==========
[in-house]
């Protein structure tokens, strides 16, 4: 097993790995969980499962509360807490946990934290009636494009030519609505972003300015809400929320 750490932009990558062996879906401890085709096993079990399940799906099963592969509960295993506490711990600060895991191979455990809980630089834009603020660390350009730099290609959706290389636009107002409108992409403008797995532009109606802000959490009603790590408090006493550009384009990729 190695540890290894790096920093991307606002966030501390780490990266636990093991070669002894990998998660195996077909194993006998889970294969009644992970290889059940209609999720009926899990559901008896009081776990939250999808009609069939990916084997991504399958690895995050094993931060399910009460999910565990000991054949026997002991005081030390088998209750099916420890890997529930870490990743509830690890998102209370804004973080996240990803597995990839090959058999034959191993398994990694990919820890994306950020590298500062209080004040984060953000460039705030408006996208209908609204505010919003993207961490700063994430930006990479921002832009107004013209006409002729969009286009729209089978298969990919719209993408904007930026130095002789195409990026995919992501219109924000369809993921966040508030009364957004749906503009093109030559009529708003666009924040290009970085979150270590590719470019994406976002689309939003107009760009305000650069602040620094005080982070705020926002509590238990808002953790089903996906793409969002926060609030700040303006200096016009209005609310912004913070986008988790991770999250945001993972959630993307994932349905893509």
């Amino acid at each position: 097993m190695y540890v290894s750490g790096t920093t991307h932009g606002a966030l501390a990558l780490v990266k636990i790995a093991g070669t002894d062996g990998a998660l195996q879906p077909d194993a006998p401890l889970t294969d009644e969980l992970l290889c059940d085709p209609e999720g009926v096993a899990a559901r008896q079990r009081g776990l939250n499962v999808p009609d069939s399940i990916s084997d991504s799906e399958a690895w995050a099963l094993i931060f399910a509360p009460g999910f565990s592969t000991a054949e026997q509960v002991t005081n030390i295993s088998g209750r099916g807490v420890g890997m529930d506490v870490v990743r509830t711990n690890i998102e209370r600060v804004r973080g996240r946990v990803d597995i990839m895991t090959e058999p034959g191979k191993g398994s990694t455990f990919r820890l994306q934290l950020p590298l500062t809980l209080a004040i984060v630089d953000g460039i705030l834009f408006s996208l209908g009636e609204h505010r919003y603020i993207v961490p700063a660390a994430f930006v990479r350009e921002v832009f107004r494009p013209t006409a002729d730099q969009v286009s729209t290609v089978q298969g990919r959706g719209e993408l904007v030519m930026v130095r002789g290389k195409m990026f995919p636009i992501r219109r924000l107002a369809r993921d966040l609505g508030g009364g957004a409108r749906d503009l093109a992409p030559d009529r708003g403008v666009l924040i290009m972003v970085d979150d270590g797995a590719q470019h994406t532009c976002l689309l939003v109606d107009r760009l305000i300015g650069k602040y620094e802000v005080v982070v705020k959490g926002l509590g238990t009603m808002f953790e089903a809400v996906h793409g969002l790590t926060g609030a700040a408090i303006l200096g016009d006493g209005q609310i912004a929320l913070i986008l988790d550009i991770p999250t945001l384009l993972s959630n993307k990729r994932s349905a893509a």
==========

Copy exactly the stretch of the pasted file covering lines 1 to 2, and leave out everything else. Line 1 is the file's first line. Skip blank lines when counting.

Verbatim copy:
[in-house]
């Protein structure tokens, strides 16, 4: 097993790995969980499962509360807490946990934290009636494009030519609505972003300015809400929320 750490932009990558062996879906401890085709096993079990399940799906099963592969509960295993506490711990600060895991191979455990809980630089834009603020660390350009730099290609959706290389636009107002409108992409403008797995532009109606802000959490009603790590408090006493550009384009990729 190695540890290894790096920093991307606002966030501390780490990266636990093991070669002894990998998660195996077909194993006998889970294969009644992970290889059940209609999720009926899990559901008896009081776990939250999808009609069939990916084997991504399958690895995050094993931060399910009460999910565990000991054949026997002991005081030390088998209750099916420890890997529930870490990743509830690890998102209370804004973080996240990803597995990839090959058999034959191993398994990694990919820890994306950020590298500062209080004040984060953000460039705030408006996208209908609204505010919003993207961490700063994430930006990479921002832009107004013209006409002729969009286009729209089978298969990919719209993408904007930026130095002789195409990026995919992501219109924000369809993921966040508030009364957004749906503009093109030559009529708003666009924040290009970085979150270590590719470019994406976002689309939003107009760009305000650069602040620094005080982070705020926002509590238990808002953790089903996906793409969002926060609030700040303006200096016009209005609310912004913070986008988790991770999250945001993972959630993307994932349905893509």